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Pictures and analysis of Wolves 2 Leeds 2

At least Danny Batth's last-gasp equaliser ensured that for once there were home cheers at the final whistle at Molineux.

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At least Danny Batth's last-gasp equaliser ensured that for once there were home cheers at the final whistle at Molineux.

But there was little else to smile about as the return of the gallows humour underlined the stark reality of a second successive relegation facing Wolves.

"You're nothing special, we lose every week" sang the South Bank in response to a taunt from the Leeds fans.

Wolves supporters realise their team is in deep trouble but it remains to be seen whether the depth of the plight resonates as clearly with the under-achieving players.

There were signs on Saturday that they are finally awaking from their long slumber and are prepared to fight for the cause.

In a continuation of the improvement seen in the 2-1 defeat at Leicester, the team produced their best performance under new boss Dean Saunders.

Just like we thought a managerless and out-of-form Blackpool represented the best chance of a victory for a while in the last home game, Leeds arrived with four away defeats on the spin and in patchy form.

But despite taking the lead for the 10th time in 16 home games this season – Wolves have failed to hold it on all but four occasions – that elusive victory still won't come.

The debate now is whether the improvement in performances will come quickly enough to save Wolves from the drop.

If these last two home games represented such ideal opportunities to turn the season around, then the next four appear far more daunting. Trips to Derby and form team Barnsley, who have taken 19 points out of their last 21, before the visits of runaway leaders Cardiff and play-off hopefuls Watford don't suggest an easy end in sight to a winless run now stretching to nine games.

Wolves have the talent to put together a run like Barnsley's but whether they possess the necessary hunger is another matter.

That 'young and hungry' brigade are no longer young or hungry but rich footballers supposedly in their prime.

Tomorrow marks the first anniversary of the 5-1 defeat to Albion and reminds us all what a disastrous year it's been in the history of Wolverhampton Wanderers.

In the 45 league games including that one since, Wolves have won just nine, losing 25 and conceded a staggering 83 goals. Saunders insisted he won't be the fourth manager to be sacked for failing to address the chronic inability to stop leaking goals and is desperate to sign players to improve the creaking defence.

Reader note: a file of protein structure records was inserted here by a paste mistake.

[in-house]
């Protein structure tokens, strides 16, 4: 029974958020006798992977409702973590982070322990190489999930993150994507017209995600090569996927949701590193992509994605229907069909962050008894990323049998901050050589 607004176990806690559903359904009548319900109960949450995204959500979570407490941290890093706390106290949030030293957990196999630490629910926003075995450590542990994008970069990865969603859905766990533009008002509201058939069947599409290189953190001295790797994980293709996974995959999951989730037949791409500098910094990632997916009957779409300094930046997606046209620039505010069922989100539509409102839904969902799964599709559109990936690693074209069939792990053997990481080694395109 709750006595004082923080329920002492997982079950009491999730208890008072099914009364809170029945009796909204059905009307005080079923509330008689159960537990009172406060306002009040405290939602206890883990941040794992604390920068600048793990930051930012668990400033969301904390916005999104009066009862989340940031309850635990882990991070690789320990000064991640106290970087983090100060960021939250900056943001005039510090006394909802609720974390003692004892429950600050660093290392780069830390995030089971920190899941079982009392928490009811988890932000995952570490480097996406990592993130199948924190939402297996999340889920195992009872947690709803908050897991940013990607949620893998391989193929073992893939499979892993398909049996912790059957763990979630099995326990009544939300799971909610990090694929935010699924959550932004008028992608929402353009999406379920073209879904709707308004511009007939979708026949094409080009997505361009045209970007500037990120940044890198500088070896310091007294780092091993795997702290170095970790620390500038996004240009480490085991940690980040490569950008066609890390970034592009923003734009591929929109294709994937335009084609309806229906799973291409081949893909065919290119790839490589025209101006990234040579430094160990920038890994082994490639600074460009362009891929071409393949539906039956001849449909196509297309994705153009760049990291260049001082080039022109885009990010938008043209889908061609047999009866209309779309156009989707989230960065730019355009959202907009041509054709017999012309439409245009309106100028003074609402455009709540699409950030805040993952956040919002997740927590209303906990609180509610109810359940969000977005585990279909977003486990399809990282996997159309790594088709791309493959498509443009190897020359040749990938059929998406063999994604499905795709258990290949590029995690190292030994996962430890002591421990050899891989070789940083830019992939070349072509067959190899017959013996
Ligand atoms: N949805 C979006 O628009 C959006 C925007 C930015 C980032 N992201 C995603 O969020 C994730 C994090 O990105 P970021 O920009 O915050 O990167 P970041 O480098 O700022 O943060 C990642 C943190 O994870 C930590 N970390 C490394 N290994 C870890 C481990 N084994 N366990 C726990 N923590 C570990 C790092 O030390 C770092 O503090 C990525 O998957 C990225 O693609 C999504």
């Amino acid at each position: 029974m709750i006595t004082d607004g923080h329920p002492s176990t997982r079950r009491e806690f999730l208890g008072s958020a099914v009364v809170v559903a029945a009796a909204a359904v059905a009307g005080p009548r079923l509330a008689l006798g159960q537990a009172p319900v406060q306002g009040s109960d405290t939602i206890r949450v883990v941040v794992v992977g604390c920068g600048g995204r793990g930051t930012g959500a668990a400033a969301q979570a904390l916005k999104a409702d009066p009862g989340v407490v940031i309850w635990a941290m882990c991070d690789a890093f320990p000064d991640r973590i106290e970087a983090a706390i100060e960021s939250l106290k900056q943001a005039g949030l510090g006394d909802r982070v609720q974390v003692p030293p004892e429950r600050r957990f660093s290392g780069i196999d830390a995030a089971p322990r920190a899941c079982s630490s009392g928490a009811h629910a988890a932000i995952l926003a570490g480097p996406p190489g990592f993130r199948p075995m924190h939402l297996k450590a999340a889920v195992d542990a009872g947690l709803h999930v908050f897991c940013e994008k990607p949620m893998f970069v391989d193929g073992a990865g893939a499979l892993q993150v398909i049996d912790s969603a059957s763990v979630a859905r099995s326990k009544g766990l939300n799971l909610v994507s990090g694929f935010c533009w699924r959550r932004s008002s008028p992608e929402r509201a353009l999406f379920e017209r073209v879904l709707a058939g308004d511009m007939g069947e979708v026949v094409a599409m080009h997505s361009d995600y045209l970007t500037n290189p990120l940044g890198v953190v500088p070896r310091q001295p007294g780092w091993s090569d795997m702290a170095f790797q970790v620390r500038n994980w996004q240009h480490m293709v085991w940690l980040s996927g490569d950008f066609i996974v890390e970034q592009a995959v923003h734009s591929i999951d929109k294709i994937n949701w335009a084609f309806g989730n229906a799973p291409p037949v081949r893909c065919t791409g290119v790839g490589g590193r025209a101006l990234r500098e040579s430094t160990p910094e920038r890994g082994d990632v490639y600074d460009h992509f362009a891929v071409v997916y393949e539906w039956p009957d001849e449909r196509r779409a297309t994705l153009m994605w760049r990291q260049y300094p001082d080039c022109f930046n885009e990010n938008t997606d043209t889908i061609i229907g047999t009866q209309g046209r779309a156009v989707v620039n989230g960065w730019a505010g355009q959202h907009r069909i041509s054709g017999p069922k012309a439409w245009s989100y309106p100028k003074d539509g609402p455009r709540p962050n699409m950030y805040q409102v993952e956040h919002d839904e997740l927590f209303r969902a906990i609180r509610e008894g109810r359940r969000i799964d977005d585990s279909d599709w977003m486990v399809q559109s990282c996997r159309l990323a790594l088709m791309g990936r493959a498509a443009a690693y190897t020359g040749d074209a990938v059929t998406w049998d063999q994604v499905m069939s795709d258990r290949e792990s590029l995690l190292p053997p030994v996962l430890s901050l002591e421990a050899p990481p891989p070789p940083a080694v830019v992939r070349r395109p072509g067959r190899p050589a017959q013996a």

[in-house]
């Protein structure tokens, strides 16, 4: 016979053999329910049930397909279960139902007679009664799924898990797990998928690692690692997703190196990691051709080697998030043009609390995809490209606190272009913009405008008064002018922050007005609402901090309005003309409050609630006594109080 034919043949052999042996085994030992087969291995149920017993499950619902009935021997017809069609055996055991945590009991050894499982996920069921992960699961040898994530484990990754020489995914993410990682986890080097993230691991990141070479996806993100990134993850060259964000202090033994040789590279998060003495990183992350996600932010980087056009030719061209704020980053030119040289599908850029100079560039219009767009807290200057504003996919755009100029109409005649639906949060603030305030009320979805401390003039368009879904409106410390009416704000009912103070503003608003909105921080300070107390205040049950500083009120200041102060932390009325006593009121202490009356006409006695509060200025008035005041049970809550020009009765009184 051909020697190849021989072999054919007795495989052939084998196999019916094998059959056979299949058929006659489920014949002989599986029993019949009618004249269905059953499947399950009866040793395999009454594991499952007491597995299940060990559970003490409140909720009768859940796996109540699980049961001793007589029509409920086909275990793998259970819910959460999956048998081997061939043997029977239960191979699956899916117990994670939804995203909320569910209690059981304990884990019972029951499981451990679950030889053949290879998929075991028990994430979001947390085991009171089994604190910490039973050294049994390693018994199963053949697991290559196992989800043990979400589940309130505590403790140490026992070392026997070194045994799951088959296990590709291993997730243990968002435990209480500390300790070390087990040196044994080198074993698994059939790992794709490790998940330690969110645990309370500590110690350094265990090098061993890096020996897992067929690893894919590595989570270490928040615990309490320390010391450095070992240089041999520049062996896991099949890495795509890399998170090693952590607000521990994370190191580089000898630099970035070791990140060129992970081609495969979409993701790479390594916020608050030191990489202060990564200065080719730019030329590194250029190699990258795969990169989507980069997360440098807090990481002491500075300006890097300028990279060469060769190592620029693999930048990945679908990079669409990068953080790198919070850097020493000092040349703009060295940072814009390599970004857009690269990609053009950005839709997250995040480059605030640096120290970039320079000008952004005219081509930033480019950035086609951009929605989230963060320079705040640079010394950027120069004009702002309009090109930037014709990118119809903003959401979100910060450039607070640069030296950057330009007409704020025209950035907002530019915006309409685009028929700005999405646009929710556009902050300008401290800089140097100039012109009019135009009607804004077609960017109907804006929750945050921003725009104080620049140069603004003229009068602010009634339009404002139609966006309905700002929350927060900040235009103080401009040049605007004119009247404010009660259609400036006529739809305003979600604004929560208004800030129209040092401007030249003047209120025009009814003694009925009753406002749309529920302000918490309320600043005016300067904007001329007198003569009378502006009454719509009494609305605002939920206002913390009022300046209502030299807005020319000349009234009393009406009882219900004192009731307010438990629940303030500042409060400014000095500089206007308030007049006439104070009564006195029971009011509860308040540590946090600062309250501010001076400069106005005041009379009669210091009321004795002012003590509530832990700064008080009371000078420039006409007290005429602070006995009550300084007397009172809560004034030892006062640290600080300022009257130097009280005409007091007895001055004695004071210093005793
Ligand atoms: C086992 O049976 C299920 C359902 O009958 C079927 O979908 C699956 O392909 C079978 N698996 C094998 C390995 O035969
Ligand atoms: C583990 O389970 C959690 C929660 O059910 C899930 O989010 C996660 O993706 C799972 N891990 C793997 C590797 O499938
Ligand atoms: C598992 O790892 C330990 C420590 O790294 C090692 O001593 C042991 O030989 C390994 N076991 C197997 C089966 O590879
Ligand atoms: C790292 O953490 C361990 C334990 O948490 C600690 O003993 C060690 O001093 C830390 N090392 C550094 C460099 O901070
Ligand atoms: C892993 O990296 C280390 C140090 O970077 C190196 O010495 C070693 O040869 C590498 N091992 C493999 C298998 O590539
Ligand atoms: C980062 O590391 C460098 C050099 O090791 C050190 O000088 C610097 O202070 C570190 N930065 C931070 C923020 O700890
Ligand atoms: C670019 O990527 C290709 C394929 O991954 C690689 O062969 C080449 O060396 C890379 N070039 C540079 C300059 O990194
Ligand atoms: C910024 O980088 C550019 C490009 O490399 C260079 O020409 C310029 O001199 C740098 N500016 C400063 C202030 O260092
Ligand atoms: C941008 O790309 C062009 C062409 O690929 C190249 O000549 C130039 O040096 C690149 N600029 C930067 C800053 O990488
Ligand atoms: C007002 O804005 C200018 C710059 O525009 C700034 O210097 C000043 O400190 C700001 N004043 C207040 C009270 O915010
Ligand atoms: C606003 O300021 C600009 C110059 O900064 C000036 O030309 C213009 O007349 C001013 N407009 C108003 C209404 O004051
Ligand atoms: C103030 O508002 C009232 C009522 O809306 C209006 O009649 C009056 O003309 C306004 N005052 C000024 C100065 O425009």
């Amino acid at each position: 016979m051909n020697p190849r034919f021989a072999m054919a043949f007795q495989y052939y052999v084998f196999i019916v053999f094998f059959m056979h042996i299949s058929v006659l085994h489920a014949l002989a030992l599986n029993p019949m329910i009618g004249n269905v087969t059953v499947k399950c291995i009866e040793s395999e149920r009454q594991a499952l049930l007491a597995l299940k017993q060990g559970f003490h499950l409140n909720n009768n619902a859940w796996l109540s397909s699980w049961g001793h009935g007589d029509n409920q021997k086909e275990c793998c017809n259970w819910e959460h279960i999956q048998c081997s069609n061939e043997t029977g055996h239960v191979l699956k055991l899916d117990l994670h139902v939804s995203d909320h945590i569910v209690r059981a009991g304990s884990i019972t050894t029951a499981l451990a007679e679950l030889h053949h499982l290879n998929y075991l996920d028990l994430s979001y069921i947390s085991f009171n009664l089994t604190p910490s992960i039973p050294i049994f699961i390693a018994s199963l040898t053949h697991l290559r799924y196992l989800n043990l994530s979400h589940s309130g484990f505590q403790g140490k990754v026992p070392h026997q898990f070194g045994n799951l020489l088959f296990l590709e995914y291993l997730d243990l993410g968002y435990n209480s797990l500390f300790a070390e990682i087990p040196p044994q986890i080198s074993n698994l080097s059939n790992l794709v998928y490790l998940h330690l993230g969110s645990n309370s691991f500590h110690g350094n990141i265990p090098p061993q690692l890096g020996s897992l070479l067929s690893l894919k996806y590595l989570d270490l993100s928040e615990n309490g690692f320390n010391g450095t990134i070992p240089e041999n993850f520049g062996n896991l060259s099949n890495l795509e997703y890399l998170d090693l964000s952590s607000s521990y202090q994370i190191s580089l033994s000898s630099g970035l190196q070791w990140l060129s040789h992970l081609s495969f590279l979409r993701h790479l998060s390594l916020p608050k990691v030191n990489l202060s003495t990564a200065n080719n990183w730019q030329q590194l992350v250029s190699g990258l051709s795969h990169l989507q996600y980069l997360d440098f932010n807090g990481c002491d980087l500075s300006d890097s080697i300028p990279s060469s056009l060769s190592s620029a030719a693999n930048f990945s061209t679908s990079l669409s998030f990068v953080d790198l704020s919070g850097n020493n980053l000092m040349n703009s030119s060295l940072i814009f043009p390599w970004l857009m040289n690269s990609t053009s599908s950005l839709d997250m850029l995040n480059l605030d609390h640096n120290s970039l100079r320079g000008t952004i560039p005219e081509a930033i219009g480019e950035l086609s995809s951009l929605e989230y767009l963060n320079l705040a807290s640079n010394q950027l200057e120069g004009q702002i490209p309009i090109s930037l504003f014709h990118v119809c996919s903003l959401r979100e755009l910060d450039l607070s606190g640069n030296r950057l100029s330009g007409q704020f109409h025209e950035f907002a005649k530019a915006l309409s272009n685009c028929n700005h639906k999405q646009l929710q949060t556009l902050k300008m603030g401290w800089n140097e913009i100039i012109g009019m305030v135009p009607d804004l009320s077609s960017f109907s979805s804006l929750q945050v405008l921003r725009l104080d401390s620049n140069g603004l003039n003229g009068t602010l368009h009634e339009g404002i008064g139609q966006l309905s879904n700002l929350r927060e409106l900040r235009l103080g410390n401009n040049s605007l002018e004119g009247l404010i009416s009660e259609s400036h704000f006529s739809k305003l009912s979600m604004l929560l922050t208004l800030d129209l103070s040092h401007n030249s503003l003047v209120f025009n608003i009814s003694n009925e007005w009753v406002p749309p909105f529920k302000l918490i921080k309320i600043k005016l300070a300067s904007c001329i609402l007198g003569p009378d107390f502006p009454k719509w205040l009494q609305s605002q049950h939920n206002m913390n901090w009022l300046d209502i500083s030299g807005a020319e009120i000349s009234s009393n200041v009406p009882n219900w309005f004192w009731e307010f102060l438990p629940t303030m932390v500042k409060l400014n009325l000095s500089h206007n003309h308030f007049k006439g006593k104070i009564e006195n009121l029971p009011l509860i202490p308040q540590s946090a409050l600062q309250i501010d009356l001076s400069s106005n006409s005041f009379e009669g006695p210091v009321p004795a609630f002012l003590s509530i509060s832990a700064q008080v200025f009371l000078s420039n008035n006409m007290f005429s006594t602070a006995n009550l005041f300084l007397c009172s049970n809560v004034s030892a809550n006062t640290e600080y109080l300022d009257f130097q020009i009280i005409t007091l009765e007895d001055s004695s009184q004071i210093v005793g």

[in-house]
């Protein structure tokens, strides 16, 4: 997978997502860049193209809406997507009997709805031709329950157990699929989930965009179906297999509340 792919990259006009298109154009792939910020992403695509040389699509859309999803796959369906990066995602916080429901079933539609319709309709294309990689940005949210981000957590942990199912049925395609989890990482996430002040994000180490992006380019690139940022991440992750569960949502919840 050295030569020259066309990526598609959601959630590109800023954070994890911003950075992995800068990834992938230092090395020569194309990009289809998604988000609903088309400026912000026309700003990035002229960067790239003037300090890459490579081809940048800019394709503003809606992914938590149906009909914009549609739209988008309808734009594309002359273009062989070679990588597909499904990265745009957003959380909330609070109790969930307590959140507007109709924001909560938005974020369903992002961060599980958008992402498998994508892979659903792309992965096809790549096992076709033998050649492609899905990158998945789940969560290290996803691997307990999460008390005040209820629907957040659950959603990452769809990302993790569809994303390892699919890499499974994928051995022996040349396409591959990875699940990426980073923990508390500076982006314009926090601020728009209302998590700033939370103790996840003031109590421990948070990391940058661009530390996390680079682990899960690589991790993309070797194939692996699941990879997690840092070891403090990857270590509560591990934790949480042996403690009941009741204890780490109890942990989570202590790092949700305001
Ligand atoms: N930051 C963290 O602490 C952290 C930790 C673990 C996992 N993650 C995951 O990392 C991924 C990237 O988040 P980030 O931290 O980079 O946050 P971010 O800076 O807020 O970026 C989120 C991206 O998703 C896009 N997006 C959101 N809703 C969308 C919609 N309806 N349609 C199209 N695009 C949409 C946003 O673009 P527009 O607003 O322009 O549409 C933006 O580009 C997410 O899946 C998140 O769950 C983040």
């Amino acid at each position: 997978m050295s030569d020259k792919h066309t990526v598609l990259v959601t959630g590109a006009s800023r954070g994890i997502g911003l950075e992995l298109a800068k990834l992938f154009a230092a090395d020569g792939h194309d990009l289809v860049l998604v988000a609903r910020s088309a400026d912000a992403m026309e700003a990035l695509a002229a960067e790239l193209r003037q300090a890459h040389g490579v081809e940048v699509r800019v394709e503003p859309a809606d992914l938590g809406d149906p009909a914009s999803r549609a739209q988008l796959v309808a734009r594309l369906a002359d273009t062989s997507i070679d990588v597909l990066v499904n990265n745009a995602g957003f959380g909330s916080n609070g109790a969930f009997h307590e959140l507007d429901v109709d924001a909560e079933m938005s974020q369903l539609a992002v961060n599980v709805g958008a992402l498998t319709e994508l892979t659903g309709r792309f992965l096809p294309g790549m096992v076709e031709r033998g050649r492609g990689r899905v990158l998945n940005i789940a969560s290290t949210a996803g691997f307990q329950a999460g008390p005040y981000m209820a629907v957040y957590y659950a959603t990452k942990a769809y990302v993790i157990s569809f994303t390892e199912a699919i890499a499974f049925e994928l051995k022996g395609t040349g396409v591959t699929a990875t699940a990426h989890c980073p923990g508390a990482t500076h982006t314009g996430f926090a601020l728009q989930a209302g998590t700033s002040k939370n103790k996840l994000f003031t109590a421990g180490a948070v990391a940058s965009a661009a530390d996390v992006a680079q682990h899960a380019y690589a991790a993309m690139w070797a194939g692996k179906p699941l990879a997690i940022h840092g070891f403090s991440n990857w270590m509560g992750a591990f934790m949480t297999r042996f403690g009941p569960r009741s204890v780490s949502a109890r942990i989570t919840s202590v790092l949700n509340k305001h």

But Wolves' problems run so deep that there's no guarantee that the arrival of a centre-half in the loan window will answer their prayers. The malaise runs right from the questionable decisions of chairman Steve Morgan downwards.

Four managers in 12 months suggests the 'Wolves way' is little more than a revolving door policy. On the pitch, the losing mentality is so entrenched that there was an almost palpable brittleness to the team in the first half on Saturday as fans waited for the familiar script to unfold – Wolves play OK, take the lead and then, from seemingly nowhere, find themselves in a losing position. At least they were saved by the heroics of Batth, who was already in the running for the man of the match award on his belated full home league debut for the club before his classic downward header rescued a point in the second minute of time added on. And it was a richly deserved one too for the 20 minutes or so from half-time onwards when Wolves finally rediscovered some of their old snap and tempo.

The effort, commitment and quality of football in that period ensured the poison, that's close to the surface at Molineux, never poured out.

Lee Peltier's 53rd-minute own goal from Stephen Ward's cross provided the platform from which they could, and maybe should, have handed Saunders his first three points as Wolves manager.

Before the goal, there was a twisting header from Jamie O'Hara which drifted wide, a stinging drive from Bakary Sako that was tipped away and two towering headers from Batth, one just wide and another nodded off the line by Paul Green with Kevin Doyle stabbing the rebound wide.

Crucially, though, in this more convincing passage of play, there was also a breakaway 64th-minute equaliser from Leeds as Luke Varney superbly found the corner of the net after Wolves failed dismally to clear their lines following a hopeful goal kick.

So battered have Wolves been over the last 12 months that everyone in the ground knew that any chance of a home victory had vanished in that one moment.

Carl Ikeme produced a heroic reaction save to deny Varney a winner but it looked to have come in the shape of Ross McCormack's penalty after Sako had got the wrong side of Sam Byram, who bought a cheap spot-kick by falling dramatically.

Thankfully for Wolves, Batth's goal gave them hope but they need to rediscover that missing hunger to ensure they in the Championship.

By Tim Nash

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